FITNESS BLOG: Four week journey with a personal trainer
PUBLISHED: 07:00 28 June 2019
This is now the third feature for a series we are running, over a month, to give readers an insight into what having a PT is really like.
I have now finished week three with Elena - a personal trainer (PT) at LED Honiton. I have continued to build my strength and gain experience trying out the different equipment and all it can offer at the Honiton branch.
This week I was able to try out a very high-tech machine that provides an InBody Test.
This reveals the percentage of body fat you have, muscle distribution and body water balance - the key components that are key to understanding more about your body. It also examines your total body water, fat, protein and minerals. The new machine is being shared between the Honiton and Ottery sites and can be used by members for free or by non members for a small fee.
This is what I discovered about my body:
Height: 5ft 6ins.
Weight: 66.6kg (10st 4lbs).
BMI: 23.9 (recommends to be between 18.5 and 24.9).
According to the muscle-fat analysis I am cusp of being in the 'over zone'. My muscle mass was at the very bottom end of the healthy zone and my body fat mass was over! On the scale, by skeletal muscle mass should be between about 90 and 110 per cent - I'm just over 90 per cent.
I also discovered the percentage of body fat that I had was quite a lot over. To be in the healthy zone I should between 18 and 28 per cent - I am at about 36.2 per cent.
My visceral fat levels were what really concerned me though; it is recommended that you're between 1 and 9 on the scale.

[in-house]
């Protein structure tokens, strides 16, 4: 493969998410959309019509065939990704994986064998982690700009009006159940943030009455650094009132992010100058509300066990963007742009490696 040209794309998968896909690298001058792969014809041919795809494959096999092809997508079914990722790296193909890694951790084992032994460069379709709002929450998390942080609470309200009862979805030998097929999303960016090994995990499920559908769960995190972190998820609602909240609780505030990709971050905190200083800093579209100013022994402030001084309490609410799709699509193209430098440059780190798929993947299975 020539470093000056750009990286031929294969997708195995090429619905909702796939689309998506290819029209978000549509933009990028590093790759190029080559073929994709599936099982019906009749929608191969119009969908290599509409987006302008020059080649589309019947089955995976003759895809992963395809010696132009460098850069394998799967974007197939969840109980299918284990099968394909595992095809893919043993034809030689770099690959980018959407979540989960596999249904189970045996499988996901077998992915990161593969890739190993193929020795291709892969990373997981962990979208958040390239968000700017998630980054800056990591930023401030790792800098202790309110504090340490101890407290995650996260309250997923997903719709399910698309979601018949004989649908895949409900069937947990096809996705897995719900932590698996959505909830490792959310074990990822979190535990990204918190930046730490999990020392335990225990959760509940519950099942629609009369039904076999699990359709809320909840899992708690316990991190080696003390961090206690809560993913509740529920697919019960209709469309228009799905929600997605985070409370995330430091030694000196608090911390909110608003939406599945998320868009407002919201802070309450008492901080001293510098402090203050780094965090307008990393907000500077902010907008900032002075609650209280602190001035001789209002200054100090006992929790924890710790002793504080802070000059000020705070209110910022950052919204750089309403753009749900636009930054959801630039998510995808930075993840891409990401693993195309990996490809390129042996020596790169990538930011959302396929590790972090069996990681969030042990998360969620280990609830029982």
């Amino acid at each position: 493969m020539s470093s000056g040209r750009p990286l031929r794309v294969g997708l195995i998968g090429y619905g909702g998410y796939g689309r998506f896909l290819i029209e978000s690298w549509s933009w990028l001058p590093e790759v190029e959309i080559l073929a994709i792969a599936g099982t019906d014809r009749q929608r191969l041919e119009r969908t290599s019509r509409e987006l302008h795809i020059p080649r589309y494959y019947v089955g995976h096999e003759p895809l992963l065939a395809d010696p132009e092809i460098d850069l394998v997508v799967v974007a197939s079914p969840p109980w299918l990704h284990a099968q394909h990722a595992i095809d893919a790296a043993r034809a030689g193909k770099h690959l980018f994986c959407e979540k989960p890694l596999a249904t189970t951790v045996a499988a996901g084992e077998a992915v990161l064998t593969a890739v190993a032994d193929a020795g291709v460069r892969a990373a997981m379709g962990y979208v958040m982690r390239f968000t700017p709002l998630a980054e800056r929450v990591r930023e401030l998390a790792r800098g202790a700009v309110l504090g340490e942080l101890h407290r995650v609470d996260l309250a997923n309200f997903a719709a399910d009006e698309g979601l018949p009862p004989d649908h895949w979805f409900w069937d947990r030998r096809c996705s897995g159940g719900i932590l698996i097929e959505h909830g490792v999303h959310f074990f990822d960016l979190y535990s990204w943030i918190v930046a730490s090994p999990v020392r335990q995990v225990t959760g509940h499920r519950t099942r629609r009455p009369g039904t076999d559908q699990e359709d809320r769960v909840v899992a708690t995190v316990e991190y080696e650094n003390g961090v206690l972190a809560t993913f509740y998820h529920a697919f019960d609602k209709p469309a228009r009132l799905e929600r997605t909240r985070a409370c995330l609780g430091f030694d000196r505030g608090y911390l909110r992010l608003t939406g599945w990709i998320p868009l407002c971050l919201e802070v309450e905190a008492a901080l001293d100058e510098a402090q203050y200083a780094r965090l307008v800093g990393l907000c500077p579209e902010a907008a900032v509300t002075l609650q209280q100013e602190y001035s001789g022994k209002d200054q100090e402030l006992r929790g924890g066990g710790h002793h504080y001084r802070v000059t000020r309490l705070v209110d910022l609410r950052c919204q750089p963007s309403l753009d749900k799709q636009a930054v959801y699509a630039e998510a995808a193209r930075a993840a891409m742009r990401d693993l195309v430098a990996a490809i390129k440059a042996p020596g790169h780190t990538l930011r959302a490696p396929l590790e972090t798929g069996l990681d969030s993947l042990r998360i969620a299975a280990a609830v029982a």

I am 11!
Visceral fat is stored around the belly - it's located near several vital organs, including the liver, stomach, and intestines. It can increase your risk for developing several serious long-term, life-threatening medical conditions. These include Alzheimer's, breast cancer and stroke. If you have some belly fat, that's not necessarily visceral fat.
Belly fat can also be subcutaneous fat, stored just under the skin.
Subcutaneous fat, the type of fat also found in the arms and legs, is easier to see. Visceral fat is actually inside the abdominal cavity, and isn't easily seen.
Fortunately, visceral fat is extremely receptive to exercise, diet, and lifestyle changes. With each pound you lose, you lose some visceral fat.
To address this, Elena recommended I attend the gym three times a week for two sessions of straight training (lifting weights etc) and one session of cardio that lifts my heart rate, and makes me slightly sweat, at a level that can be sustained for 40 minutes plus.
She recommended that I eat dinner at 6pm and try not to eat breakfast until 11am - midday - research shows this can be very beneficial gives ensures that my body isn't always spending time digesting and gives it time to do things like repair cells. She recommended that if I get hungry in the morning to try a cup of coffee with a teaspoon of coconut oil to get my body used to digesting fat. I am also going to try and go on three ten minutes walks a day at work.
My mood and energy levels have sky rocketed though and I have really noticed a differece in how fast my brain has been reacting.
Visit femalepersonaltrainerexeter.co.uk for more information.
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